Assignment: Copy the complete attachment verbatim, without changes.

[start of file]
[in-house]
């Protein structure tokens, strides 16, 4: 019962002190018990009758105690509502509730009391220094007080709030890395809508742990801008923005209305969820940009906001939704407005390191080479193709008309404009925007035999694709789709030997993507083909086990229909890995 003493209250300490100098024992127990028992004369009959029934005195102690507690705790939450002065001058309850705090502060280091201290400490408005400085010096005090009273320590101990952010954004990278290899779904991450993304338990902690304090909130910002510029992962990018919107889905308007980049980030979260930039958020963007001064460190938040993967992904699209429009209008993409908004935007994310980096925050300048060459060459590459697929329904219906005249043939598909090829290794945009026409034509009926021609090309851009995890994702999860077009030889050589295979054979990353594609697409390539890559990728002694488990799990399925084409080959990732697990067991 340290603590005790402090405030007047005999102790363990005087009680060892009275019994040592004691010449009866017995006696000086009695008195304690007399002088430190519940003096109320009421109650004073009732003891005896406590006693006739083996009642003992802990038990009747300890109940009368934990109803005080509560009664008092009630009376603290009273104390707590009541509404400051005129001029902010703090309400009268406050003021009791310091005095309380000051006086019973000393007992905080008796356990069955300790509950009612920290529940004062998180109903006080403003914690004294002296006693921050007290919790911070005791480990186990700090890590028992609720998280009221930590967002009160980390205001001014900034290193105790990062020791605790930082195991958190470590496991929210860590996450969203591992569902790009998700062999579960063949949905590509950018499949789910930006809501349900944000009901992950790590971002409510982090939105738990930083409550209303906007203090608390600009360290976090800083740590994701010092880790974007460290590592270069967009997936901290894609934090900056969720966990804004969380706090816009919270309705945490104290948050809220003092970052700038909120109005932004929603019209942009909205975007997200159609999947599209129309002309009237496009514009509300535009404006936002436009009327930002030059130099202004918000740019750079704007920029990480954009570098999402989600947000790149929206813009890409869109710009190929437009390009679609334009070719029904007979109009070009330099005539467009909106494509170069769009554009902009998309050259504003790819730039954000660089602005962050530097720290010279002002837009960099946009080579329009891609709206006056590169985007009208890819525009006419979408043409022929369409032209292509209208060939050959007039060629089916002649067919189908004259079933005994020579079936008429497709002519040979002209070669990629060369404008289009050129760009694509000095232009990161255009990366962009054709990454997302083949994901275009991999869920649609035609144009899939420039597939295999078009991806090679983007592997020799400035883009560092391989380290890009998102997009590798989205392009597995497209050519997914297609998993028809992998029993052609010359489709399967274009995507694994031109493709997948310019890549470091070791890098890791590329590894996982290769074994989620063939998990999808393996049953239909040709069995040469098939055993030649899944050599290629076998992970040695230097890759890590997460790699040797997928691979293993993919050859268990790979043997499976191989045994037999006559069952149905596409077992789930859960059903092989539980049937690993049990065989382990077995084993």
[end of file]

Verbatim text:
[in-house]
């Protein structure tokens, strides 16, 4: 019962002190018990009758105690509502509730009391220094007080709030890395809508742990801008923005209305969820940009906001939704407005390191080479193709008309404009925007035999694709789709030997993507083909086990229909890995 003493209250300490100098024992127990028992004369009959029934005195102690507690705790939450002065001058309850705090502060280091201290400490408005400085010096005090009273320590101990952010954004990278290899779904991450993304338990902690304090909130910002510029992962990018919107889905308007980049980030979260930039958020963007001064460190938040993967992904699209429009209008993409908004935007994310980096925050300048060459060459590459697929329904219906005249043939598909090829290794945009026409034509009926021609090309851009995890994702999860077009030889050589295979054979990353594609697409390539890559990728002694488990799990399925084409080959990732697990067991 340290603590005790402090405030007047005999102790363990005087009680060892009275019994040592004691010449009866017995006696000086009695008195304690007399002088430190519940003096109320009421109650004073009732003891005896406590006693006739083996009642003992802990038990009747300890109940009368934990109803005080509560009664008092009630009376603290009273104390707590009541509404400051005129001029902010703090309400009268406050003021009791310091005095309380000051006086019973000393007992905080008796356990069955300790509950009612920290529940004062998180109903006080403003914690004294002296006693921050007290919790911070005791480990186990700090890590028992609720998280009221930590967002009160980390205001001014900034290193105790990062020791605790930082195991958190470590496991929210860590996450969203591992569902790009998700062999579960063949949905590509950018499949789910930006809501349900944000009901992950790590971002409510982090939105738990930083409550209303906007203090608390600009360290976090800083740590994701010092880790974007460290590592270069967009997936901290894609934090900056969720966990804004969380706090816009919270309705945490104290948050809220003092970052700038909120109005932004929603019209942009909205975007997200159609999947599209129309002309009237496009514009509300535009404006936002436009009327930002030059130099202004918000740019750079704007920029990480954009570098999402989600947000790149929206813009890409869109710009190929437009390009679609334009070719029904007979109009070009330099005539467009909106494509170069769009554009902009998309050259504003790819730039954000660089602005962050530097720290010279002002837009960099946009080579329009891609709206006056590169985007009208890819525009006419979408043409022929369409032209292509209208060939050959007039060629089916002649067919189908004259079933005994020579079936008429497709002519040979002209070669990629060369404008289009050129760009694509000095232009990161255009990366962009054709990454997302083949994901275009991999869920649609035609144009899939420039597939295999078009991806090679983007592997020799400035883009560092391989380290890009998102997009590798989205392009597995497209050519997914297609998993028809992998029993052609010359489709399967274009995507694994031109493709997948310019890549470091070791890098890791590329590894996982290769074994989620063939998990999808393996049953239909040709069995040469098939055993030649899944050599290629076998992970040695230097890759890590997460790699040797997928691979293993993919050859268990790979043997499976191989045994037999006559069952149905596409077992789930859960059903092989539980049937690993049990065989382990077995084993």